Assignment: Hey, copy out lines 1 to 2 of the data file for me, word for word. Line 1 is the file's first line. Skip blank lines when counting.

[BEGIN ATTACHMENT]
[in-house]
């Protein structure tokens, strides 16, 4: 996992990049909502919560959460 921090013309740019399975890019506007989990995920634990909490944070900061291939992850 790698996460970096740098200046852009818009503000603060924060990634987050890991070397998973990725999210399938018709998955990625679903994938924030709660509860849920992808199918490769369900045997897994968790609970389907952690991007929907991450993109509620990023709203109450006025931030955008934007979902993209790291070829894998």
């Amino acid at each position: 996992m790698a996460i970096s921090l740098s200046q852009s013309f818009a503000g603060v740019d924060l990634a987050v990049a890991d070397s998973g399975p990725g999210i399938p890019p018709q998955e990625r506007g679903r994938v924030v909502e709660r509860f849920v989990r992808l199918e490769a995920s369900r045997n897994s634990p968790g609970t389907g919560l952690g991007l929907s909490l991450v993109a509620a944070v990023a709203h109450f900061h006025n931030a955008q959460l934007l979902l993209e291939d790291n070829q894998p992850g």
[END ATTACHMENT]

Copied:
[in-house]
């Protein structure tokens, strides 16, 4: 996992990049909502919560959460 921090013309740019399975890019506007989990995920634990909490944070900061291939992850 790698996460970096740098200046852009818009503000603060924060990634987050890991070397998973990725999210399938018709998955990625679903994938924030709660509860849920992808199918490769369900045997897994968790609970389907952690991007929907991450993109509620990023709203109450006025931030955008934007979902993209790291070829894998």